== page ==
Atari Jaguar console 3/4 view. The Jag's hardware was crippled by a flaw in the CPU's memory controller, which prevented code execution out of system RAM.
Atari Jaguar console - rear view. Atari tried to play down the Saturn and PlayStation consoles by proclaiming the Jaguar was the only 64-bit system. This claim is questioned by some, because the CPU (68000) and GPU executed a 32-bit instruction-set, but sent control signals to the 64-bit graphics co-processors (accelerators"). Atari stated that the mere presence of 64-bit ALUs for graphics was sufficient to validate the claim.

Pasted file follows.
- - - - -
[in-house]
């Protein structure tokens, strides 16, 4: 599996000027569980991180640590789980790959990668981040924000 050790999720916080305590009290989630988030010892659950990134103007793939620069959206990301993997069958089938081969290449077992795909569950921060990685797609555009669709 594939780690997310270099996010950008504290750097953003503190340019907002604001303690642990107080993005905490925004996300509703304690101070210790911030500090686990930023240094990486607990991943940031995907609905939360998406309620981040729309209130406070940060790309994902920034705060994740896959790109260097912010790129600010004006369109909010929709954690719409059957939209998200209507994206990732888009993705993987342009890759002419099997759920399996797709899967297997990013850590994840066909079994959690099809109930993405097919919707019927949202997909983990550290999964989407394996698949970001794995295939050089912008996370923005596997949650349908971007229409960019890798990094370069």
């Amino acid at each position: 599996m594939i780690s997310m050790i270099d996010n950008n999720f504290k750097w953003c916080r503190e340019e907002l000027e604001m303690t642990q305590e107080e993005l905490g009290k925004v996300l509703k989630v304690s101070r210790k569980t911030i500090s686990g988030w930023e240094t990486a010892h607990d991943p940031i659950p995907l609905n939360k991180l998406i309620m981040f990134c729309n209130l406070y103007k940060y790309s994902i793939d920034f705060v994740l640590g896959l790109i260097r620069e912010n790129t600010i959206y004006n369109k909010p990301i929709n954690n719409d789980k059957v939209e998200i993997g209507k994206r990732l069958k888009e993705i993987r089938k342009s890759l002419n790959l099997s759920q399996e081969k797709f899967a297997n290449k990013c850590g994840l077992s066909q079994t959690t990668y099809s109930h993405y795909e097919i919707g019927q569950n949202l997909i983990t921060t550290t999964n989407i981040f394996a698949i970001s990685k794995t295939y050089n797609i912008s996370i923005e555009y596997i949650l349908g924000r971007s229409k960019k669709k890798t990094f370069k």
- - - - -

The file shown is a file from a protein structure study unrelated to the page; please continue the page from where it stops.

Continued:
Atari Jaguar console - bottom view. Several add-on peripherals were announced. However, only the ProController, the Atari Jaguar CD drive, and the JagLink (a simple two-console networking device) reached retail shelves.
Atari Jaguar console setup. After the Atari properties were bought out by Hasbro Interactive in the late 1990s, Hasbro released the rights to the Jaguar, declaring the console an open platform and opening the doors for homebrew development. A few developers, including Telegames and Songbird Productions, have not only released previously unfinished materials from the Jaguar's past, but also several brand new titles to satisfy the system's cult following.
Atari Jaguar Ports and Connections